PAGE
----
On the financing side, with an unchanged tax code, the tax-to-GDP ratio is likely to remain around 11.2%, reflecting stable short-run elasticity with respect to the nominal GDP growth. Tax buoyancy level is slowly reverting to its pre-pandemic levels, which along with improving compliance levels will help increase the tax revenue from the existing base. Moreover, reforms undertaken since 2017 aimed at widening the base and simplifying the tax code including introduction of GST, simplification in the direct tax regime and digitalization, are helping to improve tax revenue mobilization too. To augment tax revenue, a rationalization of GST rates and exemptions combined with broadening of the direct tax base, will help achieve a more meaningful improvement. Non-tax revenue is yet to reach its pre-pandemic level and improving mobilization from this source will require stepping up disinvestments and asset monetization.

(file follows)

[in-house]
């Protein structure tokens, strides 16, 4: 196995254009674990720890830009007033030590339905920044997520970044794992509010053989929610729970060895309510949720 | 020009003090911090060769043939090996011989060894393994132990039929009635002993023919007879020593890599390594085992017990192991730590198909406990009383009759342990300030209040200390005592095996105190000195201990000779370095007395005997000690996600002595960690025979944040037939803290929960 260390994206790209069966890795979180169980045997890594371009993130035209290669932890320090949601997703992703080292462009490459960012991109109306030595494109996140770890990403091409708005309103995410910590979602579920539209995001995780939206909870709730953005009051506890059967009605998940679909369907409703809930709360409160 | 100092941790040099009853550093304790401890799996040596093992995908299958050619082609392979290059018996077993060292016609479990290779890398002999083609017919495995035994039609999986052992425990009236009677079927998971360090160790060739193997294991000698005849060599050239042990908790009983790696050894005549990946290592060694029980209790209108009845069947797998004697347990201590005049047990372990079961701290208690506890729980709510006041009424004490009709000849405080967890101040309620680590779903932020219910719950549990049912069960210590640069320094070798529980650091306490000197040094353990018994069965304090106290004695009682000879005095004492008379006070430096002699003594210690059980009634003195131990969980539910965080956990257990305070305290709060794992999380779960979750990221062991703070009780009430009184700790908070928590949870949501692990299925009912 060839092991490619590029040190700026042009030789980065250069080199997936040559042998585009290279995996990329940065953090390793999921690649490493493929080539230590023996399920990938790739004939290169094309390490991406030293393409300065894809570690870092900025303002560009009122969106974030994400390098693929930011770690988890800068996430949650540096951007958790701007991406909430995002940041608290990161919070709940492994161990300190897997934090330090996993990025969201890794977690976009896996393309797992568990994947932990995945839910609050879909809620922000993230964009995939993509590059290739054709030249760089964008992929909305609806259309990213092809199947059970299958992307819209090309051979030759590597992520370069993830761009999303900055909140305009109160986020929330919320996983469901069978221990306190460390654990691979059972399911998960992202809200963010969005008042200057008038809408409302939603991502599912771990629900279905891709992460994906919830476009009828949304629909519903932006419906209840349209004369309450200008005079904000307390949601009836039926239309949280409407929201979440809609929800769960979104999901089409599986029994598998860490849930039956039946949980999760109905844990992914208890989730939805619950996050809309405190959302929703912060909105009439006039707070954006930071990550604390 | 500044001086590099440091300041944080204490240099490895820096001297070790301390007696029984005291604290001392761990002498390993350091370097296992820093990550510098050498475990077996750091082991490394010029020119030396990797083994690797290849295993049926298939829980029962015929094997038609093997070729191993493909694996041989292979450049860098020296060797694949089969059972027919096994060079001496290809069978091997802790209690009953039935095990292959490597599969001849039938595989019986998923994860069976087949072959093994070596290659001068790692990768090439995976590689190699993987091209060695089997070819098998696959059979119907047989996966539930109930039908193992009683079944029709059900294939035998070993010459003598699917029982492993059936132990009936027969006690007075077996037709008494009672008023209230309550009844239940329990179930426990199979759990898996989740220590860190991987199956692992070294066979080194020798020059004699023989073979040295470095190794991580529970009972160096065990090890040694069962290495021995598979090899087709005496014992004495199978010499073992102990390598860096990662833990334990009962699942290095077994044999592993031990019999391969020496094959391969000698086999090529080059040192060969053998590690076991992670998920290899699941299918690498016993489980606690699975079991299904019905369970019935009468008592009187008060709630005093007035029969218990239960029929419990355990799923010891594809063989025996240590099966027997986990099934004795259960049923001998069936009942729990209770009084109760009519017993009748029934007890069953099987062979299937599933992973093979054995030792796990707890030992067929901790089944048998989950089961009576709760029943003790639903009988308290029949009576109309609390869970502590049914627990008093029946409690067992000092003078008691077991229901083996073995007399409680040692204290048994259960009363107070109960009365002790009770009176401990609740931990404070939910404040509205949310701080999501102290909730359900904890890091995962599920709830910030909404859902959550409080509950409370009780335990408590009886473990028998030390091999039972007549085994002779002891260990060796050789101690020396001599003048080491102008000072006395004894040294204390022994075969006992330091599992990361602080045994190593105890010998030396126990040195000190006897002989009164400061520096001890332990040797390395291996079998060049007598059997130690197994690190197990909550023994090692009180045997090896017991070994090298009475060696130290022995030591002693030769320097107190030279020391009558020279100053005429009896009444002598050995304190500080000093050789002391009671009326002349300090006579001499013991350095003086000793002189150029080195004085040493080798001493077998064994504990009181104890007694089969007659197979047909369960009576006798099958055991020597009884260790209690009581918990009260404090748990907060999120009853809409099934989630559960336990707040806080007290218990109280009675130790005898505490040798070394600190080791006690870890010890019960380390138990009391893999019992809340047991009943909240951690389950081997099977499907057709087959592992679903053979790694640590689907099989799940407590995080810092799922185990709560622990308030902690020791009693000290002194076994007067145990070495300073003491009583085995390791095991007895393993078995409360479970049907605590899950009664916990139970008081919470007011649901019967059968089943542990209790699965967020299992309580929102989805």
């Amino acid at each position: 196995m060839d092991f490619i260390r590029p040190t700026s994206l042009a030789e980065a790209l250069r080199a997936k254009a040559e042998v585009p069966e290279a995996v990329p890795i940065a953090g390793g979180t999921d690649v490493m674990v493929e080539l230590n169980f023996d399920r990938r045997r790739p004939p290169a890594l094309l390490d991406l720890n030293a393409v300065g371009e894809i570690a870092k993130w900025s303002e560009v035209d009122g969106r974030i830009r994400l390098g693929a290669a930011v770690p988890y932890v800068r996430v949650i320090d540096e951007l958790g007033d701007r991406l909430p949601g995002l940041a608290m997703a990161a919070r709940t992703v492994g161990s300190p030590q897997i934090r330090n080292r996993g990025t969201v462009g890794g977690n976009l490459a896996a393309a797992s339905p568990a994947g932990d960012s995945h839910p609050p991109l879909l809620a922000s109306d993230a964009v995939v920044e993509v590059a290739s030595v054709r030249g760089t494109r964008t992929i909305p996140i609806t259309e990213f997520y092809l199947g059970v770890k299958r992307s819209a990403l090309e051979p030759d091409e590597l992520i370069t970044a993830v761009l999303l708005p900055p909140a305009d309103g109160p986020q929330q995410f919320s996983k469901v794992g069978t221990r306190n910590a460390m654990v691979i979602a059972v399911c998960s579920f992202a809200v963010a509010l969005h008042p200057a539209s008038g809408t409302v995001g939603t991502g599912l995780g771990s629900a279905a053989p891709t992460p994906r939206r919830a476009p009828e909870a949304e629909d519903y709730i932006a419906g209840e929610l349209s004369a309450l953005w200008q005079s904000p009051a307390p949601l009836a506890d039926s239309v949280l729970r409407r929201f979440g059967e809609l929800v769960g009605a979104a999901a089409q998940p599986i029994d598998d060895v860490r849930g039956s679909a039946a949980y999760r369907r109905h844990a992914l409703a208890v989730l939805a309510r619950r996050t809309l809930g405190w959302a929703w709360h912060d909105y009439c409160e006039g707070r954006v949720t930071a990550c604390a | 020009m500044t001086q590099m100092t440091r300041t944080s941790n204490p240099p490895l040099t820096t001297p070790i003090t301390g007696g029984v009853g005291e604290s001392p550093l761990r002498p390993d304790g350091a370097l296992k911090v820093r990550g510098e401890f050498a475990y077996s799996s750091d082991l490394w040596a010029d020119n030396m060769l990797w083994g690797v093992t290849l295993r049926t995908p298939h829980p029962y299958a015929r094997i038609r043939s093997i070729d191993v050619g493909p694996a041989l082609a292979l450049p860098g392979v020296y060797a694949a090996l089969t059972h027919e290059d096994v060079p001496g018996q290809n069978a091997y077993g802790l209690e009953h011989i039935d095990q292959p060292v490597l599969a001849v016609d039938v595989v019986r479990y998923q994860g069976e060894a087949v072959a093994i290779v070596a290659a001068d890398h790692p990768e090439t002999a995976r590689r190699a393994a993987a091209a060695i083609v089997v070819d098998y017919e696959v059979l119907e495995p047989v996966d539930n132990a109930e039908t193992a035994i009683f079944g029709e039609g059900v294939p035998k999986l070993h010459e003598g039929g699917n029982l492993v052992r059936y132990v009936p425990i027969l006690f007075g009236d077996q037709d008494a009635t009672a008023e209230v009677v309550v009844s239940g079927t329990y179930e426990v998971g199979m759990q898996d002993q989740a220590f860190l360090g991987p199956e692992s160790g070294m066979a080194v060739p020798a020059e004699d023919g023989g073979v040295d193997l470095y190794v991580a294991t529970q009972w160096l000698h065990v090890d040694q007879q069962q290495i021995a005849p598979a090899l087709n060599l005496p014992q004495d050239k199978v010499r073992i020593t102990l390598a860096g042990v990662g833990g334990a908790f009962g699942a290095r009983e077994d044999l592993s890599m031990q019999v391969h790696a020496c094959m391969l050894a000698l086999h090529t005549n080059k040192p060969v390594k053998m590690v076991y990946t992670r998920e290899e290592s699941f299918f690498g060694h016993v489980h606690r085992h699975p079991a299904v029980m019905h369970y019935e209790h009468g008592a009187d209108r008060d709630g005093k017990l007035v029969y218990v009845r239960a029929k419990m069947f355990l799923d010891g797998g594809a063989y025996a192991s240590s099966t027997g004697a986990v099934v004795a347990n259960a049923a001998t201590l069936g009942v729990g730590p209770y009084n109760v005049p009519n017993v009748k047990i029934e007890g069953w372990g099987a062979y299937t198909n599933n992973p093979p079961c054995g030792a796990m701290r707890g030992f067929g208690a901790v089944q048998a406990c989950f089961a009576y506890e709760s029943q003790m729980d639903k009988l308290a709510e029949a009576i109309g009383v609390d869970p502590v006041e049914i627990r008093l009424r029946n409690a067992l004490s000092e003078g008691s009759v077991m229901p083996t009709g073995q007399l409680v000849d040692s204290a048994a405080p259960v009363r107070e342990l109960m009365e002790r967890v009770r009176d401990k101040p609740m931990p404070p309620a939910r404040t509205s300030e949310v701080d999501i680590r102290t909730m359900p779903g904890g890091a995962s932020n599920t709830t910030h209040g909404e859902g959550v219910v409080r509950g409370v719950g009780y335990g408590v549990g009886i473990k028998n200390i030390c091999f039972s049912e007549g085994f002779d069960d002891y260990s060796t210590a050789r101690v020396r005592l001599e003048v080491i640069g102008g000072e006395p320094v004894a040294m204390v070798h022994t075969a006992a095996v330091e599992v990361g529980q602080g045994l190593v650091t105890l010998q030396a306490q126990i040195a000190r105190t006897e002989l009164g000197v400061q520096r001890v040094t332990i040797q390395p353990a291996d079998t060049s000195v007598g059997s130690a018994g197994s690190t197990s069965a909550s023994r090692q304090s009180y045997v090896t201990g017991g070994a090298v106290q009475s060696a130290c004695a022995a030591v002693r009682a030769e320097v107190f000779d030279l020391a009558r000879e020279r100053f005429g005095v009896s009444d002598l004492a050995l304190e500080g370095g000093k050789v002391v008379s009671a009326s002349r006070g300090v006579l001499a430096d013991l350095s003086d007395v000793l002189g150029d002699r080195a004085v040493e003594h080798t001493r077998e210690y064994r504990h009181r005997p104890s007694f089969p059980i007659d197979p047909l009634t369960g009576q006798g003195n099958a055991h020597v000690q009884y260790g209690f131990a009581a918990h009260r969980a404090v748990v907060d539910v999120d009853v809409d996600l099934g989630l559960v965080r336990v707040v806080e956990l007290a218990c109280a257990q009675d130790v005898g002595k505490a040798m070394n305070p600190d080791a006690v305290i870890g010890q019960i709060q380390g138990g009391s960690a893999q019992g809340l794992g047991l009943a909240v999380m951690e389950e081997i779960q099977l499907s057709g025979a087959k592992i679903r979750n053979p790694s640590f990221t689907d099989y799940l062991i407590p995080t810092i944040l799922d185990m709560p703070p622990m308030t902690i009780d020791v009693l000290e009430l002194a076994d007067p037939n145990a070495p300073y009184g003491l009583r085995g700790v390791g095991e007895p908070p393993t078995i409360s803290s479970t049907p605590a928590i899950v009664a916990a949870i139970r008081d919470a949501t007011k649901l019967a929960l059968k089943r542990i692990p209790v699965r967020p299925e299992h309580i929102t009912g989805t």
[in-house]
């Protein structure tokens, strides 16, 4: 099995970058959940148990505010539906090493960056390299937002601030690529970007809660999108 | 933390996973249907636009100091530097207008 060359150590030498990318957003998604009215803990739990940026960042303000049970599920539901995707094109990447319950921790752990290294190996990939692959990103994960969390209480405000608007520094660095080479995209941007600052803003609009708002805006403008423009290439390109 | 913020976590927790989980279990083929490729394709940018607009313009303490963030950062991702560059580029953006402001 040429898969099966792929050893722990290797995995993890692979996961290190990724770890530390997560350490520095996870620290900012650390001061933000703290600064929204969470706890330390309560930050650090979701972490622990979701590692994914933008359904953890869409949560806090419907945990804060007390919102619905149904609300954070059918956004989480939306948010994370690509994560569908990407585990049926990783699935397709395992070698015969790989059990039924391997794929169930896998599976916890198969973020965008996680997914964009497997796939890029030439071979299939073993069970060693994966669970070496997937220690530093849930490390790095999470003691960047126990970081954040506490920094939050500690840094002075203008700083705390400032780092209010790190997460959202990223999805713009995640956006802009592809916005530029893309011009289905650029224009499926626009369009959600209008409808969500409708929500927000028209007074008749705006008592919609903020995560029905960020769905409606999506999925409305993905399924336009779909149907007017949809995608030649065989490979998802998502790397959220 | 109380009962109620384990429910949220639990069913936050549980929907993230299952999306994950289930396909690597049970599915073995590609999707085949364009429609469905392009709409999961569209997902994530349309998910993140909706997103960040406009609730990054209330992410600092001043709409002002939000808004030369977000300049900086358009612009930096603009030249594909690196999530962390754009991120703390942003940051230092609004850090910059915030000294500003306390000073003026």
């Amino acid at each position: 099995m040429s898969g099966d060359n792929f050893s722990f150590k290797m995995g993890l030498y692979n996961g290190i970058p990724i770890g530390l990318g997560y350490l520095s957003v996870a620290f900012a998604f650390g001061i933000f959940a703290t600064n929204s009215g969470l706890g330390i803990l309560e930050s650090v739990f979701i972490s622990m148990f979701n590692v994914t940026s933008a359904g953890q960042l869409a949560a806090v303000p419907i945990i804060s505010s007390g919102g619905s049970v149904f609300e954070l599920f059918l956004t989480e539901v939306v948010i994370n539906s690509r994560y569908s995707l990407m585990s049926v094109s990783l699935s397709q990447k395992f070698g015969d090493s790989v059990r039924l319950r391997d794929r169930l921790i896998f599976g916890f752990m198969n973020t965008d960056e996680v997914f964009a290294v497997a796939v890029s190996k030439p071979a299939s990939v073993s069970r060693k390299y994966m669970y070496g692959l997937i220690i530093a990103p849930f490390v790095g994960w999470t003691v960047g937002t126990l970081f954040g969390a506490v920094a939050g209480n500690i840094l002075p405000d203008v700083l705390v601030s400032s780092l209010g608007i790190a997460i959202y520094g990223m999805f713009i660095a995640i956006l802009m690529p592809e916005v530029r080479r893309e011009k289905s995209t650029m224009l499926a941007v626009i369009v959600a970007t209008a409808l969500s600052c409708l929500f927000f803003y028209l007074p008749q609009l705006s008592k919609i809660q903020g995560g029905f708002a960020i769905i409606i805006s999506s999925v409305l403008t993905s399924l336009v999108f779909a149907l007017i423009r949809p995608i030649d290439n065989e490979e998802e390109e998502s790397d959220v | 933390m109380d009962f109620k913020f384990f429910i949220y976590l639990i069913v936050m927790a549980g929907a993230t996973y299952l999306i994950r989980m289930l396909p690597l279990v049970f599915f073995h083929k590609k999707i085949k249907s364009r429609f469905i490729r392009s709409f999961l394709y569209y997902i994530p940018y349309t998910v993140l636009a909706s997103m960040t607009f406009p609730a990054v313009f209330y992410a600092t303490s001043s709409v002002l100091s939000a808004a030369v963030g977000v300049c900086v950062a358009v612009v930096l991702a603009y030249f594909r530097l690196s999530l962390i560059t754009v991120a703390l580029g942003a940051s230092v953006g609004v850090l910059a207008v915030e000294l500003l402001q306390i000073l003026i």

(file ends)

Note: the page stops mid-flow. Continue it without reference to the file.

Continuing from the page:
Market borrowings will remain a major source of financing the fiscal gap. Net market borrowing levels for the next fiscal are likely to be pegged around Rs. 11 trillion – which is more than double the level prior to the pandemic and at nearly the same level this year. Overall, the public debt to GDP levels at over 80%, will remain elevated. Servicing of a large public debt curtails discretionary fiscal space. A sovereign ratings upgrade is also contingent upon reducing debt through a time bound fiscal consolidation towards a 3% of GDP deficit. That will help India become the third largest global economy with an investment driven, sustainable and inclusive growth.

Gaurav Kapur is chief economist, IndusInd Bank Ltd. Views are personal.